West Seattle has no state-licensed marijuana stores yet, but when it does, these new rules might govern where they can go. Here’s the announcement today from the mayor’s office:
Mayor Ed Murray today proposed new rules to accommodate the expected increased number of state licensed retail marijuana stores in Seattle. The proposal would adjust land use rules to allow the siting of state-licensed stores more equitably and fairly throughout Seattle while also limiting the possibility of clustering retail stores on a single city block.
“We must ensure there is an even distribution of stores so they are not unfairly concentrated in economically-distressed neighborhoods and so that cannabis is accessible to medical patients throughout the city. This proposal balances both goals by giving retail owners a little more flexibility in where they can operate and creates new rules to require equitable dispersion of these stores throughout Seattle.”
Under Murray’s proposal, the 1,000-foot restriction from playgrounds and schools would remain in effect while restrictions for all other public amenities would be reduced to 500 feet (approximately 1-2 city blocks). The new rule would establish an additional 1,650 acres for retail locations to be sited in Seattle. To prevent multiple stores from locating on the same block, the proposal creates a new minimum distance between marijuana retail stores of 500 feet.
Earlier this year, the state Legislature passed legislation that placed medical and retail marijuana under the same regulatory umbrella, paving the way for significantly more state licenses to be issued and giving local jurisdictions authority to determine the best way for a community to meet the growing demand for suitable real estate for marijuana stores.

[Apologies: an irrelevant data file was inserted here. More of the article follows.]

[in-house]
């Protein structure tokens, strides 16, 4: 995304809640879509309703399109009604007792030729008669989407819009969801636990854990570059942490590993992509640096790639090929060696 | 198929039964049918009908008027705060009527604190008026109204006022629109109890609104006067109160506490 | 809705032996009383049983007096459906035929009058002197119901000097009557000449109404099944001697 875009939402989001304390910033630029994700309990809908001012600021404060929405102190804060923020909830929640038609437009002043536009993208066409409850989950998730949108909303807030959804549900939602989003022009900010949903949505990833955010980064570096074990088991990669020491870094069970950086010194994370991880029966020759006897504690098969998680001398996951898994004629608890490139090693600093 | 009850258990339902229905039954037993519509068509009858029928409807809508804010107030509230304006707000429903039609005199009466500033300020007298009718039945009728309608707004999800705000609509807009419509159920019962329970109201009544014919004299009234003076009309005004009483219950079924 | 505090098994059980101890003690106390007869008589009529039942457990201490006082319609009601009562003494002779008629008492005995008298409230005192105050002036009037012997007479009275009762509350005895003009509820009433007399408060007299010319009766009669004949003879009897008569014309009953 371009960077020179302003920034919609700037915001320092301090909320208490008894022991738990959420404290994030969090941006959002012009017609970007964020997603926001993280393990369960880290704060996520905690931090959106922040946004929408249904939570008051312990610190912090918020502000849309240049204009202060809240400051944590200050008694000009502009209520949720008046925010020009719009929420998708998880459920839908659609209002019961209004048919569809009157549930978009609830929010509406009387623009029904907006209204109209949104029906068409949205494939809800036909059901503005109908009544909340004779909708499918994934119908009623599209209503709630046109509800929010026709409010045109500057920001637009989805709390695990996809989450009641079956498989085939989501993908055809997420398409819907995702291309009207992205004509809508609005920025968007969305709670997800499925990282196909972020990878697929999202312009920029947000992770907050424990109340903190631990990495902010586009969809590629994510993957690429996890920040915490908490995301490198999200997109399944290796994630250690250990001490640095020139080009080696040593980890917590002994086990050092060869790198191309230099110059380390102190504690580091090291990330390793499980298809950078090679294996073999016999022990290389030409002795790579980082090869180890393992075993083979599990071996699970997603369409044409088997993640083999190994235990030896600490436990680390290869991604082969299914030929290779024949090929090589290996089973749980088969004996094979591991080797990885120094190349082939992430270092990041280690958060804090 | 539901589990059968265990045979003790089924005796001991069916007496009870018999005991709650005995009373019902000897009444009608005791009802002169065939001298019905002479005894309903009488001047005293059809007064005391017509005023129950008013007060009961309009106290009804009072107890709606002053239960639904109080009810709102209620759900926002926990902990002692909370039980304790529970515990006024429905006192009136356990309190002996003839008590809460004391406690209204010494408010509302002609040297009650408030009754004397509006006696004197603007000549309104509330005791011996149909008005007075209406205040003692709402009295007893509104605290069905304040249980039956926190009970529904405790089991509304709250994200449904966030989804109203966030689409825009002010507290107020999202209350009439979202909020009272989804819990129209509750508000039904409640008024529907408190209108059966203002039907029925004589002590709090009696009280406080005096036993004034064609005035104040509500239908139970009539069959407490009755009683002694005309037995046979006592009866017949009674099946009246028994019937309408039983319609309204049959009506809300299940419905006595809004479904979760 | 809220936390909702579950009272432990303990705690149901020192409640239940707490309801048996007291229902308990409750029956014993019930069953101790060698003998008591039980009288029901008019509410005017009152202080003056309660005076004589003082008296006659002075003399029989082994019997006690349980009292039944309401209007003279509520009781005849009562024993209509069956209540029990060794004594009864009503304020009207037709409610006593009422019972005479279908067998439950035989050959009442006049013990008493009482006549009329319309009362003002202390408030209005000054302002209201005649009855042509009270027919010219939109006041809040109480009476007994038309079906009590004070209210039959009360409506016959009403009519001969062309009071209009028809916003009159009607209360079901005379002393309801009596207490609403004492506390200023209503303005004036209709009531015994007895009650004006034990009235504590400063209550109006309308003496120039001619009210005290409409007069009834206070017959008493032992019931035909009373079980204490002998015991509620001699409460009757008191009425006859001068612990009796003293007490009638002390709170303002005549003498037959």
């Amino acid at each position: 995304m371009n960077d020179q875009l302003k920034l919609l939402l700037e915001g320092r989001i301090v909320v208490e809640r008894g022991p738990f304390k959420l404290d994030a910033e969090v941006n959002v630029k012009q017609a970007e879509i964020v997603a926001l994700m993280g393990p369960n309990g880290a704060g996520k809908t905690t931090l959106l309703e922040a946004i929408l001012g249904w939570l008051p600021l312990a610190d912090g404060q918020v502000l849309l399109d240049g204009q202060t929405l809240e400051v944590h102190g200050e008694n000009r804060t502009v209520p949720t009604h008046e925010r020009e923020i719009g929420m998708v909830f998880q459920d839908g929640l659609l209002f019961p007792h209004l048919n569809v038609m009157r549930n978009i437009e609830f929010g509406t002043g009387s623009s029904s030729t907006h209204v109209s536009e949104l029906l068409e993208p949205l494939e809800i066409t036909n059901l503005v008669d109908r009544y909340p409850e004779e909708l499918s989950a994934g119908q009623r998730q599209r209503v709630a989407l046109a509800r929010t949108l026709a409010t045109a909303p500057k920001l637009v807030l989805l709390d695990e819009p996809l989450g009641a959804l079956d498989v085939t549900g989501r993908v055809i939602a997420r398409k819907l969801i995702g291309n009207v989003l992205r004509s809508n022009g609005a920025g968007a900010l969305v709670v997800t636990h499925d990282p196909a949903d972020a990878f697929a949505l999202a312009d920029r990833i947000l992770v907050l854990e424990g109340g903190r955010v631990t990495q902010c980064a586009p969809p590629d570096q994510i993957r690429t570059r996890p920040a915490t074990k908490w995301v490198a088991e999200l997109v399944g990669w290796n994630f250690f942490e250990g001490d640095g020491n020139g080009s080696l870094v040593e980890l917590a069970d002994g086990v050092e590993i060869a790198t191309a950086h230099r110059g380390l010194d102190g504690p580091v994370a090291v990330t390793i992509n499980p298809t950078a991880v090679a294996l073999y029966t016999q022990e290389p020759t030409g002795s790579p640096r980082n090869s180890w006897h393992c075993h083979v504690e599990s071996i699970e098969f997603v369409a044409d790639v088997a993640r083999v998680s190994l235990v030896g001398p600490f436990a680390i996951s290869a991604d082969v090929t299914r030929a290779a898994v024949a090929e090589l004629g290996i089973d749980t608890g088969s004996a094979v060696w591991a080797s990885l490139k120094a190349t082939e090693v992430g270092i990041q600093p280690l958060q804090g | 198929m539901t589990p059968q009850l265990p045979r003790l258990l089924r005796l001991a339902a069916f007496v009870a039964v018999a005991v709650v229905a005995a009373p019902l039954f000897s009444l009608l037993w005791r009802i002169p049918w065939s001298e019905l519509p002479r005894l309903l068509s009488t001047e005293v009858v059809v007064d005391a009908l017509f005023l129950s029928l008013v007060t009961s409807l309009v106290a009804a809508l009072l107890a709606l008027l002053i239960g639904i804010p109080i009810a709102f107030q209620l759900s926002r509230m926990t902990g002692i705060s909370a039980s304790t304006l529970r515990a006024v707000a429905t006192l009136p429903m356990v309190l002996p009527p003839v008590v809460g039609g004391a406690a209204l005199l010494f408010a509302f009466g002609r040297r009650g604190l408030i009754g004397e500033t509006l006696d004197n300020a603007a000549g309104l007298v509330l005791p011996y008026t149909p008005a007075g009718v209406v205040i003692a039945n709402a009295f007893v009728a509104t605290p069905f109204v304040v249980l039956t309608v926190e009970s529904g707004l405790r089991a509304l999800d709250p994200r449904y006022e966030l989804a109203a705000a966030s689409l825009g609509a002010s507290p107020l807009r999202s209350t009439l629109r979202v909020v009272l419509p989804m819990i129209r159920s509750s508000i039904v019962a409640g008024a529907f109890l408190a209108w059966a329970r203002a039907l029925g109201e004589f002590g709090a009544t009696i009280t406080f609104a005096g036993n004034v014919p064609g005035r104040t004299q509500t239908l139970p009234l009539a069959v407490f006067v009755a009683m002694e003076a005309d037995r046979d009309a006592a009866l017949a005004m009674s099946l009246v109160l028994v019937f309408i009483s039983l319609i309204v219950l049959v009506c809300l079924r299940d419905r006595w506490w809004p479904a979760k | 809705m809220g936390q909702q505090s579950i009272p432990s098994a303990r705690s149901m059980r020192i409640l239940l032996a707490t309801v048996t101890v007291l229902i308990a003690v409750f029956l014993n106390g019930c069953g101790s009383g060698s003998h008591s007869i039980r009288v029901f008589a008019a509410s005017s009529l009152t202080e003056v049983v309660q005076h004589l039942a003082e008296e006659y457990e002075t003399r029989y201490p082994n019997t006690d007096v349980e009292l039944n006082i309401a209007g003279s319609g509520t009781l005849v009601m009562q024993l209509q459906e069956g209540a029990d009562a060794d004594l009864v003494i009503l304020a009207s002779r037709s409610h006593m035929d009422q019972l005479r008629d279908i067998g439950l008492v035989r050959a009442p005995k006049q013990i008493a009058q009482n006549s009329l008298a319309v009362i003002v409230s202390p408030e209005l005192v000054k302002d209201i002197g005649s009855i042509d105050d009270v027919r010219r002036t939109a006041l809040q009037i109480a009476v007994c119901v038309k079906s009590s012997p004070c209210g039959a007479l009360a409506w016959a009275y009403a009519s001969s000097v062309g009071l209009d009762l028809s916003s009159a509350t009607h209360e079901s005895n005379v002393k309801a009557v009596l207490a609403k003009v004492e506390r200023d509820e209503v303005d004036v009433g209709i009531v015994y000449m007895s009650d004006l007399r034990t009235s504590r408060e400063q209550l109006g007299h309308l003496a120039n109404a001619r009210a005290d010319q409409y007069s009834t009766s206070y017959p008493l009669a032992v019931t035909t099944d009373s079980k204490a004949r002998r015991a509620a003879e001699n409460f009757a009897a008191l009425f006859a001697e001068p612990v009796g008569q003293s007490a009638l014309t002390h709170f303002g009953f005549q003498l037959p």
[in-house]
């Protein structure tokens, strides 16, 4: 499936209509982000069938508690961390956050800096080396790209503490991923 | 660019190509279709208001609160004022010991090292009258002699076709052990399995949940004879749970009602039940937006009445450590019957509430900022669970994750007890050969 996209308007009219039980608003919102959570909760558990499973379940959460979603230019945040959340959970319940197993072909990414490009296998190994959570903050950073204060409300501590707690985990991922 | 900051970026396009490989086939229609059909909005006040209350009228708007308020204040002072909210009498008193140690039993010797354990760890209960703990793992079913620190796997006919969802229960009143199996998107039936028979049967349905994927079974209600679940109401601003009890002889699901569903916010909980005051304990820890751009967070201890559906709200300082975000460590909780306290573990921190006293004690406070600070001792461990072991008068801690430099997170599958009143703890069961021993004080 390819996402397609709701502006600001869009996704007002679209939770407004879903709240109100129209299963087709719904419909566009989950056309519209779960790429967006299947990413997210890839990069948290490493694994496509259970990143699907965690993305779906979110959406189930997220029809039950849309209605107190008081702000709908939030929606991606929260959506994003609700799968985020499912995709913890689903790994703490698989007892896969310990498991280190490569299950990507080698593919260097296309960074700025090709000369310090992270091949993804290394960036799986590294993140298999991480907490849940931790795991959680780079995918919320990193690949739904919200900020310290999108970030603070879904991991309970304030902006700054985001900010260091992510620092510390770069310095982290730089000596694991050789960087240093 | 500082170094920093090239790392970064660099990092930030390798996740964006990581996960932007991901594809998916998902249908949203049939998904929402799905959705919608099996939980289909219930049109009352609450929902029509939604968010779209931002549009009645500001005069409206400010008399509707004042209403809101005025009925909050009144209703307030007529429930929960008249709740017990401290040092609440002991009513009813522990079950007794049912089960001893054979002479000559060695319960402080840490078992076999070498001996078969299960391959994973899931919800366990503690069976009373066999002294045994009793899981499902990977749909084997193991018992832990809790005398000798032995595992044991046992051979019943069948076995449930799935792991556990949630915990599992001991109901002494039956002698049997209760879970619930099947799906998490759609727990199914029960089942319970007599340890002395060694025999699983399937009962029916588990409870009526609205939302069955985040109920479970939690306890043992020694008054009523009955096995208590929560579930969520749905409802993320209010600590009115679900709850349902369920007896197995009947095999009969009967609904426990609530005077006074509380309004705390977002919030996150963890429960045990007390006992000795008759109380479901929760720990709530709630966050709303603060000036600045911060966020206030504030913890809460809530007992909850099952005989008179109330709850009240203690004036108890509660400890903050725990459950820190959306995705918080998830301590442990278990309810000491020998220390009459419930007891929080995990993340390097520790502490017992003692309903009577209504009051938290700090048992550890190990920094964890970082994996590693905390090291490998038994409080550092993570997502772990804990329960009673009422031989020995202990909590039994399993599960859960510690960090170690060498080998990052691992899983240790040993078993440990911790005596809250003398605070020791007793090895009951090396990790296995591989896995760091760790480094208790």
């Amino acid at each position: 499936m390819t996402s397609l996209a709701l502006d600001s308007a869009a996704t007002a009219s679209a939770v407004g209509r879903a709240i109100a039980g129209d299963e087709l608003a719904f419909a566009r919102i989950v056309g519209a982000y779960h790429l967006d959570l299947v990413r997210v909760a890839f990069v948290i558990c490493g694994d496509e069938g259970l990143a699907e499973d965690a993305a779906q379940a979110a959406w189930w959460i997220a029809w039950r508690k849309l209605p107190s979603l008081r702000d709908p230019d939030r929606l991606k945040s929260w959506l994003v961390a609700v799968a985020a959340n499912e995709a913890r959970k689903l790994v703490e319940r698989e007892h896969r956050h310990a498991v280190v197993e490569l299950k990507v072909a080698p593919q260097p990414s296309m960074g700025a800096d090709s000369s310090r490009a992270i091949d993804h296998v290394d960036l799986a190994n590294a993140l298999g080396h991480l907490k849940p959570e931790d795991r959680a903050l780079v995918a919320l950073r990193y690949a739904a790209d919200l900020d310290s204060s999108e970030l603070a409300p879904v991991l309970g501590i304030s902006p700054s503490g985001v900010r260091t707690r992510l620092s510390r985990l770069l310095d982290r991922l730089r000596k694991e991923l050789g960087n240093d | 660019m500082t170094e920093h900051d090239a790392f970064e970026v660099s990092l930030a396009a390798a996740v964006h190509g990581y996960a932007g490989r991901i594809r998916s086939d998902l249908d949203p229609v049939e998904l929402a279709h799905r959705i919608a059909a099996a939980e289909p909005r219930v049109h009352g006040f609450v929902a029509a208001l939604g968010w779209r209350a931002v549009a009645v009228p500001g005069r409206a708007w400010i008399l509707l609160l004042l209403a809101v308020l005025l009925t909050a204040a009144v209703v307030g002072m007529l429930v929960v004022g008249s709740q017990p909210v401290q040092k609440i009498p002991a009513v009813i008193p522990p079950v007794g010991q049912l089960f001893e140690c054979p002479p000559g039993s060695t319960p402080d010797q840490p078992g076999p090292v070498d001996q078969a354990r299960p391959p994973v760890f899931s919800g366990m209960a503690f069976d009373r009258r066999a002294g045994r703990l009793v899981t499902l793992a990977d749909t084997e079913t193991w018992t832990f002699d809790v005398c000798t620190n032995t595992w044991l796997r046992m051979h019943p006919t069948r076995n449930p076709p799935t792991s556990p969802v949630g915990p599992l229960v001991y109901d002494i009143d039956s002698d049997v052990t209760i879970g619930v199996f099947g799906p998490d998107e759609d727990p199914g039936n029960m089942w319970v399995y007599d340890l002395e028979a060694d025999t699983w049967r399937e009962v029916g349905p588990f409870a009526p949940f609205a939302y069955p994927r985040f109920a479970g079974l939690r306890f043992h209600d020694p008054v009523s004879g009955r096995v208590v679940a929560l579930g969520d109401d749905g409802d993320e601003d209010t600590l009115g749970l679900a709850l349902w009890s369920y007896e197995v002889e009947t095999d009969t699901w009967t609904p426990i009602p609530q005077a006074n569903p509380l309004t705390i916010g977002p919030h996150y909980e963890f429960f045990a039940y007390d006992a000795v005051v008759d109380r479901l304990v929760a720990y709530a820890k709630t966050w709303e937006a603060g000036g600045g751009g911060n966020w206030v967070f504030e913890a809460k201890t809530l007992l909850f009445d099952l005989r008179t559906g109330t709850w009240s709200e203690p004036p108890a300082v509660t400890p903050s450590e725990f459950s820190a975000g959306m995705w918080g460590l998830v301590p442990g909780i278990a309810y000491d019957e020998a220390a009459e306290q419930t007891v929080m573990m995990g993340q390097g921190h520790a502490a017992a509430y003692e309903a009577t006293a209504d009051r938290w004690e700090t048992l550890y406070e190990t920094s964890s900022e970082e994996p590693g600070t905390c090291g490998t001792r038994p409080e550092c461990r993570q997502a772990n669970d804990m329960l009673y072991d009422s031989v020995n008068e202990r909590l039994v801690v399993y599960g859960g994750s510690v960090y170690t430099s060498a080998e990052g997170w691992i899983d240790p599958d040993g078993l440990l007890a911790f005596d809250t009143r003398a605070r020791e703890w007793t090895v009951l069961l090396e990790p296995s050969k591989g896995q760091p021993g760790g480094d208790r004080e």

“If the state is allowing more stores, then the City should make sure they’re legal and well regulated,” said Willie Hodge, a small business owner in Columbia City. “I appreciate the Mayor’s efforts to make sure that not one street or neighborhood is overburdened and that these businesses are opened throughout the city.”
Today’s proposal follows earlier City legislation proposed by Murray and unanimously approved by the City Council that gave the City the authority to create a regulatory path medical marijuana dispensaries to join the state regulated retail market and close unregulated dispensaries or those operating as bad actors. Since that City ordinance was enacted, 59 dispensaries have voluntarily closed due to their being out of compliance and approximately 49 dispensaries have remained open and have an opportunity to obtain a state license early next year.
The State Liquor and Cannabis Board is currently reviewing nearly 200 new applications for retail marijuana licenses in Seattle. Today, 19 retail recreational stores are operating in the city. Full text of the legislation can be found here.
There will be a public symposium in the Bertha Knight Landis Room at City Hall on Tuesday, November 17th beginning at 5:30 regarding medical marijuana reform, the implementation of the marijuana regulatory business licenses, and further details regarding the Mayor’s land use proposal.